Five generations of my family have called Flint, Michigan home. We’re Flintstones. We work hard and we are some of the best and strongest people you will meet. I was born here, spent the first part of my childhood here and still have many friends and relatives who reside in the city. To me, Flint is more than just a popular news headline about a city coping with contaminated water. It is a community that I cherish, populated with people I love.
As the U.S. Environmental Protection Agency’s (EPA) Associate Administrator for Public Engagement and Environmental Education, I am charged with leading the agency’s outreach efforts and developing strategies that enable the EPA and the entire federal response team to form meaningful partnerships with the city, local community organizations and advocates. Since January 2016, I have worked out of EPA’s command post in Flint and have assisted the agency with outreach efforts to keep residents up to date on measures they should take to safeguard their health as the city’s water system continues to recover.
One of the most important lessons I have learned in this position is that true community outreach is not just about informing the public on an issue. Effective community outreach is a multi-tiered approach that involves frequent engagement, active listening and getting feedback from the community. With this approach, we can deliver responsive and adaptable actions that reflect the sentiments of the people being served.
Over the last several months, EPA has partnered with two local community organizations – Michigan Faith in Action and Flint Rising – on door-to-door canvassing operations. EPA staff has assisted volunteers from these organizations in developing canvassing materials, knocking on over 10,000 doors, having over 5,000 conversations, and passing out thousands of EPA fact sheets.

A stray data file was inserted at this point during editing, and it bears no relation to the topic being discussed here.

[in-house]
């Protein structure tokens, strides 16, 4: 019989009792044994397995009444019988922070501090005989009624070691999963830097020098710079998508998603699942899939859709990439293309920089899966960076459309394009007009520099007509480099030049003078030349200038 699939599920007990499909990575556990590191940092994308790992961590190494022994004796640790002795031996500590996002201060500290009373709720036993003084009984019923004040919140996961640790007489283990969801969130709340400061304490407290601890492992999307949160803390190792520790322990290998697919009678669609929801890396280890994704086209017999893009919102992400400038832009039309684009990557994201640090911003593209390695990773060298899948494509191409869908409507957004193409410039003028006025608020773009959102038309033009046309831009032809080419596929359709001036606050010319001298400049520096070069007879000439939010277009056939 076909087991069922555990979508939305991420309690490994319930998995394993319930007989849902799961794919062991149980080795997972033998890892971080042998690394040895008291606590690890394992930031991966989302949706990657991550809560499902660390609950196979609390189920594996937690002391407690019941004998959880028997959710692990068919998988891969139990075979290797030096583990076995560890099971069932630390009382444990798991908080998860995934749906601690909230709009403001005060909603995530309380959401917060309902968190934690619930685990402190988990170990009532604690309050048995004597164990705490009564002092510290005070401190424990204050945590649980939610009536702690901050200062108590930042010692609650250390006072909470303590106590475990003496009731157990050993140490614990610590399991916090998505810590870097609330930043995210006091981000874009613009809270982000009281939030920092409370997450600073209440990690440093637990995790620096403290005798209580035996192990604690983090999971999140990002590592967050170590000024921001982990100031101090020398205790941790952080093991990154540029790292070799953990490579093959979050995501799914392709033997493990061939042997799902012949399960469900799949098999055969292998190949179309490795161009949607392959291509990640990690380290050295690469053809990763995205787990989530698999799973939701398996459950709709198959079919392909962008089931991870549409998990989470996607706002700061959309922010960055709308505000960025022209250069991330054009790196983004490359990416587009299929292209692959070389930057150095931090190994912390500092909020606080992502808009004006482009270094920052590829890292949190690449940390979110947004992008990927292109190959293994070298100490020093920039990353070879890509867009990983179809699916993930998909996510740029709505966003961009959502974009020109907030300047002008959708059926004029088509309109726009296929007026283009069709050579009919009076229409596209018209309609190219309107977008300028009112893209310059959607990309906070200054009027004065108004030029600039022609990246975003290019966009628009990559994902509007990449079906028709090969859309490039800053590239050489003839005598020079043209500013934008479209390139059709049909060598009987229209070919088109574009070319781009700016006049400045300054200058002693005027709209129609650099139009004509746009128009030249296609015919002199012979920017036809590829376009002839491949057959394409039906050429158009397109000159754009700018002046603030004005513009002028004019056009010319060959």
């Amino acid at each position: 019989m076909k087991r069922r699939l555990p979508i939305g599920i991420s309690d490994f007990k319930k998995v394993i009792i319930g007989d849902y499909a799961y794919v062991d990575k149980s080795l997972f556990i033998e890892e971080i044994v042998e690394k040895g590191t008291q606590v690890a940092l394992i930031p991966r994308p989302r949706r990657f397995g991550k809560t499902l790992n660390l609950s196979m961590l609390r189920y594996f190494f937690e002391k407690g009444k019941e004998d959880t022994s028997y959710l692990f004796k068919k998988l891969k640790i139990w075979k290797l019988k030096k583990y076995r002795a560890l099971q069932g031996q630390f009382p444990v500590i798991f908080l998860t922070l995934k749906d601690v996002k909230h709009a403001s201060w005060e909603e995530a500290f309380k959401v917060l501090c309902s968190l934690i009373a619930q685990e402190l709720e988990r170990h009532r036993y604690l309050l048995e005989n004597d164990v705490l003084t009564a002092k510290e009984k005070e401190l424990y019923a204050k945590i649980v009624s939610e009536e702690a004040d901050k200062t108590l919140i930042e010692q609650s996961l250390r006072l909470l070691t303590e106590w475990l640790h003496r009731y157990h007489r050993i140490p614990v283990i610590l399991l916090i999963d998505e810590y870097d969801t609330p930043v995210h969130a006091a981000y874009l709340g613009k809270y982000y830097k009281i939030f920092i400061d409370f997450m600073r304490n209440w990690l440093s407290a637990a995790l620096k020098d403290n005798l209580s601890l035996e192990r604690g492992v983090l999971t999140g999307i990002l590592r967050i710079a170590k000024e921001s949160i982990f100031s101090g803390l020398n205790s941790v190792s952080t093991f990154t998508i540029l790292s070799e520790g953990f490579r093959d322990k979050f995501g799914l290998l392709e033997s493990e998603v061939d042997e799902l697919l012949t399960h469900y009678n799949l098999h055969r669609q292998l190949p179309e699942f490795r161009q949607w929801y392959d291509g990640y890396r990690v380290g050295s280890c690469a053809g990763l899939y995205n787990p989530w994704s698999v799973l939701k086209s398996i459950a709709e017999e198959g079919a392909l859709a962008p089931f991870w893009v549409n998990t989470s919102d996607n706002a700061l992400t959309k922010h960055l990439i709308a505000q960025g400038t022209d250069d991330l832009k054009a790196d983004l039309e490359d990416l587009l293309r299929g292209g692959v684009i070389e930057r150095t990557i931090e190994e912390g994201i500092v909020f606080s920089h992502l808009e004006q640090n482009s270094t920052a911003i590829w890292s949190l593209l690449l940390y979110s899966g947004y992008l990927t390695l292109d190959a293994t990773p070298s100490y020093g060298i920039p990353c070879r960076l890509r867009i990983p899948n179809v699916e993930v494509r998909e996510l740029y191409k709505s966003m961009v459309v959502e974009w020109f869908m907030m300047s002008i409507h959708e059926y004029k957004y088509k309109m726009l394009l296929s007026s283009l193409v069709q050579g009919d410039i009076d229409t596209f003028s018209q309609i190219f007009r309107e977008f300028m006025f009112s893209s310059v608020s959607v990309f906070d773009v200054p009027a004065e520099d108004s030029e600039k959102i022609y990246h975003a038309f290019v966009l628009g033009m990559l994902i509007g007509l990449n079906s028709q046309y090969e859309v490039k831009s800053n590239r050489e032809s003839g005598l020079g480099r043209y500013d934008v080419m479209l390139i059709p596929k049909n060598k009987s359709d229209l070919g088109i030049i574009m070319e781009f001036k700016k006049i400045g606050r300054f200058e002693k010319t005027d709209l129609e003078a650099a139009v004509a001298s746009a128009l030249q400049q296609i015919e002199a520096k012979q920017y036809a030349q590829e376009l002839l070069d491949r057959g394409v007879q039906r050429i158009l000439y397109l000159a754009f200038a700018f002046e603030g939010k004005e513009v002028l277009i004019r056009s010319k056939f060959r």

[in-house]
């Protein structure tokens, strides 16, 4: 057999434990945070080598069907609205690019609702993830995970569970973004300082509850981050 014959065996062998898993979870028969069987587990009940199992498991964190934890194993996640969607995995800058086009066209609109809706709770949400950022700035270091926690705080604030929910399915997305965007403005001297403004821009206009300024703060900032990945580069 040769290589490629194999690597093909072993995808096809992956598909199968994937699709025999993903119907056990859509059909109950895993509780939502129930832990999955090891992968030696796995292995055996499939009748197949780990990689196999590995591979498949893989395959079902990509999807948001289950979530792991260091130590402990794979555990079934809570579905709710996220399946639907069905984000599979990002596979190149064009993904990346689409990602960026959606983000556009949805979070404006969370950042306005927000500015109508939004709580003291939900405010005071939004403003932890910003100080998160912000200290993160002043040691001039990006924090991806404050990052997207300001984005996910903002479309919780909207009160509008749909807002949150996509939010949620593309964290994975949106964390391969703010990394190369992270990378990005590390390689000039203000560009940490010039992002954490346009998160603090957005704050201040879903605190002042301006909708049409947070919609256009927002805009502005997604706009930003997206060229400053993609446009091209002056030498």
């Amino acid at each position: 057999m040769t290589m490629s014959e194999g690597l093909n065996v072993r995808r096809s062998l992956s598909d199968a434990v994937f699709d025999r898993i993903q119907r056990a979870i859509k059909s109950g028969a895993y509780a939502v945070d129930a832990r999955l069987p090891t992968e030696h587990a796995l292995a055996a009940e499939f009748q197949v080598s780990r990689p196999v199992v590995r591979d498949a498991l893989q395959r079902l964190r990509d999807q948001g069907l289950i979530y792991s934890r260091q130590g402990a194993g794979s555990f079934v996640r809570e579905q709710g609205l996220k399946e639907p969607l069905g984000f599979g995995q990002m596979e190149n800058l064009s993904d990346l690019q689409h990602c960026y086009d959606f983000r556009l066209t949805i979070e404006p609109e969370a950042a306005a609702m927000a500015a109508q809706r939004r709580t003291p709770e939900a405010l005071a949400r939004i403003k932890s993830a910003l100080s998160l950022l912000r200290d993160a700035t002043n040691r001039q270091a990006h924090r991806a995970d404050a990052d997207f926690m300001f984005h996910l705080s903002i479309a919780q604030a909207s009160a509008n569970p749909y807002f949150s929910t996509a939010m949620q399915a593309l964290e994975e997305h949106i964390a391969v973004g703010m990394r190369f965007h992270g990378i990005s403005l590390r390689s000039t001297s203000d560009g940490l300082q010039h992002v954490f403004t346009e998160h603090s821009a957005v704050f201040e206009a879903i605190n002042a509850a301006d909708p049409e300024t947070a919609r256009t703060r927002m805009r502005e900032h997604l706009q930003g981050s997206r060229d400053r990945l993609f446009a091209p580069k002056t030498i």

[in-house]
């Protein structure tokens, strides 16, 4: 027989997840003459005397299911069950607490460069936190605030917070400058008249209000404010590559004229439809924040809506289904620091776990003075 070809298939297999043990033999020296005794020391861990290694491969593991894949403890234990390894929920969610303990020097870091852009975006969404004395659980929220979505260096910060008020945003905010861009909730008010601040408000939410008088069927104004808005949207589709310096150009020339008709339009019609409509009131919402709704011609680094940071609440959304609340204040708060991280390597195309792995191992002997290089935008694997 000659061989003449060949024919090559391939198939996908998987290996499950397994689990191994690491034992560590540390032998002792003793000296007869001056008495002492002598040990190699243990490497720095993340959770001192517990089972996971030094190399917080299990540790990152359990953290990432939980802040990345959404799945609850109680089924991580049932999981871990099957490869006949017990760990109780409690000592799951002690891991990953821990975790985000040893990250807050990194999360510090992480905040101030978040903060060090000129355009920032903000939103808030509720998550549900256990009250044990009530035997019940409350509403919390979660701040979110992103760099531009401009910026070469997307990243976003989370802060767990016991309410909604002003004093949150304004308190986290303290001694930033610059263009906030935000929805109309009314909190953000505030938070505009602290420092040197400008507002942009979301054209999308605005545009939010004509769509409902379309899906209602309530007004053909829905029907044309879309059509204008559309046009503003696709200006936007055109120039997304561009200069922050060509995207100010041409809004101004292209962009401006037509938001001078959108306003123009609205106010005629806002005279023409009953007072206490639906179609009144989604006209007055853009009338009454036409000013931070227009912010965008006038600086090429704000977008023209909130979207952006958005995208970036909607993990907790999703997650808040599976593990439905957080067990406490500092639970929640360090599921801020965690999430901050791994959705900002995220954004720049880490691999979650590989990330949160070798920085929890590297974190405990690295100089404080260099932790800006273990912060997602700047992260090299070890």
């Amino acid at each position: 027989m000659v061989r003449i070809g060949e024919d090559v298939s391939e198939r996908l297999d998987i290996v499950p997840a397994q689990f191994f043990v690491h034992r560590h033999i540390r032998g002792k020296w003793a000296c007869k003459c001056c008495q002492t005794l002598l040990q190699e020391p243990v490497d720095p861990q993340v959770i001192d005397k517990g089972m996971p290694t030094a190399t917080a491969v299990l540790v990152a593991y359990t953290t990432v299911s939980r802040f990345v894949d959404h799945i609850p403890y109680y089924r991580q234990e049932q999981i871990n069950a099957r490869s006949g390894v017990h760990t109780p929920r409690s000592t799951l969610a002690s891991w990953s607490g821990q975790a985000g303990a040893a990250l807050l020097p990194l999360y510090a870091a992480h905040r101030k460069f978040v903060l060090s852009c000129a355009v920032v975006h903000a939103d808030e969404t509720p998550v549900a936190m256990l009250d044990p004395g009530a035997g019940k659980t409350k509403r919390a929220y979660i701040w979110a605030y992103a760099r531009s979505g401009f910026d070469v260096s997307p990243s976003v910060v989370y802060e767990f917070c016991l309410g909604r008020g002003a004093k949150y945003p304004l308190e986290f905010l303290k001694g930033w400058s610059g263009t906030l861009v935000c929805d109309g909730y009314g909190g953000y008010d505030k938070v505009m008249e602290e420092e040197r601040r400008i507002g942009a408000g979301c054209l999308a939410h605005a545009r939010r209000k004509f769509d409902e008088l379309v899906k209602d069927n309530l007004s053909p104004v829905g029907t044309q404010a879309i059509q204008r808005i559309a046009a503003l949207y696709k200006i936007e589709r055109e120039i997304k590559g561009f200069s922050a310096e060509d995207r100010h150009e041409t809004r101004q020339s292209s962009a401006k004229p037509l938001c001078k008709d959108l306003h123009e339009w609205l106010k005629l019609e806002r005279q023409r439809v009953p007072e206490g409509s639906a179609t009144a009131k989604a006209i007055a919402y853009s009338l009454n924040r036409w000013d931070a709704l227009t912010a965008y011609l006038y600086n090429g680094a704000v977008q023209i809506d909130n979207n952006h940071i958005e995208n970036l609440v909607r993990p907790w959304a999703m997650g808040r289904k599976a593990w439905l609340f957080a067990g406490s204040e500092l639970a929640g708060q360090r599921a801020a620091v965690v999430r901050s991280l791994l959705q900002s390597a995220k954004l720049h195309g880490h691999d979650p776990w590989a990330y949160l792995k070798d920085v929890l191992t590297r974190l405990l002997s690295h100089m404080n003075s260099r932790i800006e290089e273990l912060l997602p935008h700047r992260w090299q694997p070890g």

This allows us to listen and receive valuable feedback from community members. EPA has developed a portfolio of over 500 public locations such as places of worship, libraries, schools, daycare centers, elderly centers, barber shops, beauty salons, community centers, and neighborhood associations that agency staff visit throughout the week to hear firsthand from residents on their sentiments and concerns. EPA staff have made over 500 visits to approximately 450 of these locations throughout Flint.
As part of this effort, I have been working with the City of Flint, and the State of Michigan on our #FlushforFlint campaign to encourage residents to run water from their kitchen sinks and bathroom tubs for 5 minutes each day for 14 straight days during the month of May. Because if we can get more water flowing in the water system, it will help flush out additional lead particles in the system. The State of Michigan is paying for the program and credit will be added to residents’ water bills.
Our team is in Flint, and we’re not leaving until we get the water system back on track and we’re confident that the needs of the community are being met. Because to me, this is about more than just water. This is about my family and building a new foundation for all of the strong and hard-working Flintstones I care so deeply about.
Learn more about our work at www.epa.gov/flint.
Micah Ragland is U.S. EPA Associate Administrator for Public Engagement and Environmental Education